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Madagascar wood rail

Madagascar wood rail

The Madagascar wood rail (Mentocrex kioloides), also known as the kioloides rail, is a species of bird in the family Sarothruridae. It is endemic to forests, often in wet areas, in northern and eastern Madagascar. The Madagascar wood rail is a secretive and shy species, often showing elusive behavior, such as running away from the slightest dist...


The Madagascar gray-throated shepherd is a medium-sized bird with a body length of 28 cm and a weight of 258-280 g [3] . The length of the wing and tail of males and females of the nominative subspecies Mentocrex kioloides kioloides is almost the same, but the birds show significant differences in tarsus length and beak size . In the nominate subspecies, the wing length of males and females is 126–137 mm and 128–136 mm , respectively; tail length - 50-61 mm and 51-63 mm ; lantern length - 35.5-42.6 mm and 37.9-45.6 mm, and the length of the beak is 21.6-26.9 mm and 24.0-30.1 mm . At the same time, in males and females of the subspecies Mentocrex kioloides berliozi, the length of the wing is 130-141 mm and 130-140 mm , the tail is 51-61 mm and 53-61 mm , the tarsus is 25.2-29.4 mm and 25, 3-29.0 mm , beak - 15.6-20.7 mm and 15.8-17.8 mm .

The plumage of birds is chestnut and olive brown. The anterior part of the head, the region around the eyes and the ear coverts are colored gray; a large white spot on the throat, often with black spots along the contour; the top of the head and most of the back are olive brown, while the lower back down to the tail is chestnut. The primary and secondary flight feathers , as well as the wing coverts, are blackish, with white stripes on the inside of the feather, while the cover feathers above the wing are colored chestnut, light chestnut or olive. The plumage of the chest, neck and upper abdomen is chestnut, dark brown in the lower part and on the sides, with whitish or light gray-green stripes on the feathers. From a distance, the light plumage of the head often looks like a white mask. iristhe eyes are brown, the beak is blackish, gray-blue at the end and along the edges. There is no sexual dimorphism in plumage coloration . Young birds have a less bright plumage compared to adults, the gray color on the head is less pronounced, and yellow spots are clearly visible on the covert feathers of the tail . The molting of adult birds occurs in May-July, and the change of plumage of young birds occurs in January .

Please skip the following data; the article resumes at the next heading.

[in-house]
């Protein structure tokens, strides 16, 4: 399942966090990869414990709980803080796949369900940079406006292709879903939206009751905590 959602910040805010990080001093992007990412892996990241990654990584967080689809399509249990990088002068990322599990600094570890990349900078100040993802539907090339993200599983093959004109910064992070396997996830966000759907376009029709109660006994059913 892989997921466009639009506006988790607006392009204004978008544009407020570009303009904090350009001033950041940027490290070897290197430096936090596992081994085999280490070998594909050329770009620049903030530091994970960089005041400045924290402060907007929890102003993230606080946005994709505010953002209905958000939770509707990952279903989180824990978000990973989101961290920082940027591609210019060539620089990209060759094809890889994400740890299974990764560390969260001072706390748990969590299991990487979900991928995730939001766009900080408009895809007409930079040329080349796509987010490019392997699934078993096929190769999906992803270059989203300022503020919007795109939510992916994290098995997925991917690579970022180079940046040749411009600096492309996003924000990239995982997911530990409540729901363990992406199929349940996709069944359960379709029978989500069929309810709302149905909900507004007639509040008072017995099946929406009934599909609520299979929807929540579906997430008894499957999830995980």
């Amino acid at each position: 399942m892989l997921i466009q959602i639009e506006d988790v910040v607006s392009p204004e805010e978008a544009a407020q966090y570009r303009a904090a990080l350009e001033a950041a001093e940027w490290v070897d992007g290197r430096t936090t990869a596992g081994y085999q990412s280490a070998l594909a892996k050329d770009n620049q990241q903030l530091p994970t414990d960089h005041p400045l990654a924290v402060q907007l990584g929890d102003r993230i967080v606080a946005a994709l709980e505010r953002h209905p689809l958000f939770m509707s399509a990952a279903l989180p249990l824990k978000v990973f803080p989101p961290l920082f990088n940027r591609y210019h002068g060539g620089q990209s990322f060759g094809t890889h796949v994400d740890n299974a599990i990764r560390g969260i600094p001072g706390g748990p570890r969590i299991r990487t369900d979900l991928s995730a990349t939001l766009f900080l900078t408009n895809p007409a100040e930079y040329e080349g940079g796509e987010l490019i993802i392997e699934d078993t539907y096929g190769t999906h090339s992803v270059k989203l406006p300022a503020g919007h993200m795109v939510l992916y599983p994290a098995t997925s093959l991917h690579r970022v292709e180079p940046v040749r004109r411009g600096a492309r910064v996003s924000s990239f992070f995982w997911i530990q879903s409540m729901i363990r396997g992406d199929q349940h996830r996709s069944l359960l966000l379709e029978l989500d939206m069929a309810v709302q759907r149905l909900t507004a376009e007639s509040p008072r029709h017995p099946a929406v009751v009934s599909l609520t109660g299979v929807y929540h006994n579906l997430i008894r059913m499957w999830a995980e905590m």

Compared to the nominate subspecies, the subspecies M. k. berliozi is slightly larger and paler in plumage. The gray spot on the forehead is wider (goes beyond the eyes), and the white on the throat, on the contrary, is more elongated, the plumage is painted in a pale greenish-olive color from above . In addition, in the subspecies M. k. berliozi has a stronger and longer beak than the nominate. Young birds show the same distinctive features . Differences in the color of the plumage of subspecies are more noticeable than in the size of birds . Exploring a new species of Mentocrex beankaensis, scientists also drew attention to three museum specimens of adult birds of a smaller size, found in the extreme southeast of the island in the regions of Bemangidy ( Bemangidy ) and Eminimini ( Eminiminy ). They had a noticeably smaller beak and wings, and the coloration of the lower part of the feathers was more intense. The conducted molecular studies did not show sufficient differences to distinguish these birds into a separate subspecies .

The Madagascan grey-throated shepherd (Dryolimnas cuvieri) differs from the Cuvier shepherd ( Dryolimnas cuvieri ) living in the same territory in smaller sizes, a different color of the plumage of the head and upper body, a dark undertail and a short beak [3] . The West African Grey-throated Shepherd [en] ( Canirallus oculeus ), which has long been considered related to the Madagascar Grey-throated Shepherd, is larger, has a white or gray throat patch without black spots around the edges, and white stripes on flight and covert feathers; the beak is green or yellow-green, with a black tip .

Specialists easily identify birds by their main call , which is a series of loud shrill whistles with ascending modulations. When feeding, Madagascar grey-throated shepherds constantly emit a muffled wheezing, reminiscent of one of the signals of the brown lemur ( Lemur fulvus ) - a very short sharp metallic call "nak", turning into a ratchet towards the end. They can also make a muffled "bub" and a sharp cackle . Birds respond to the playback of the recording of their main call, but with frequent use of this technique, they do so less and less .


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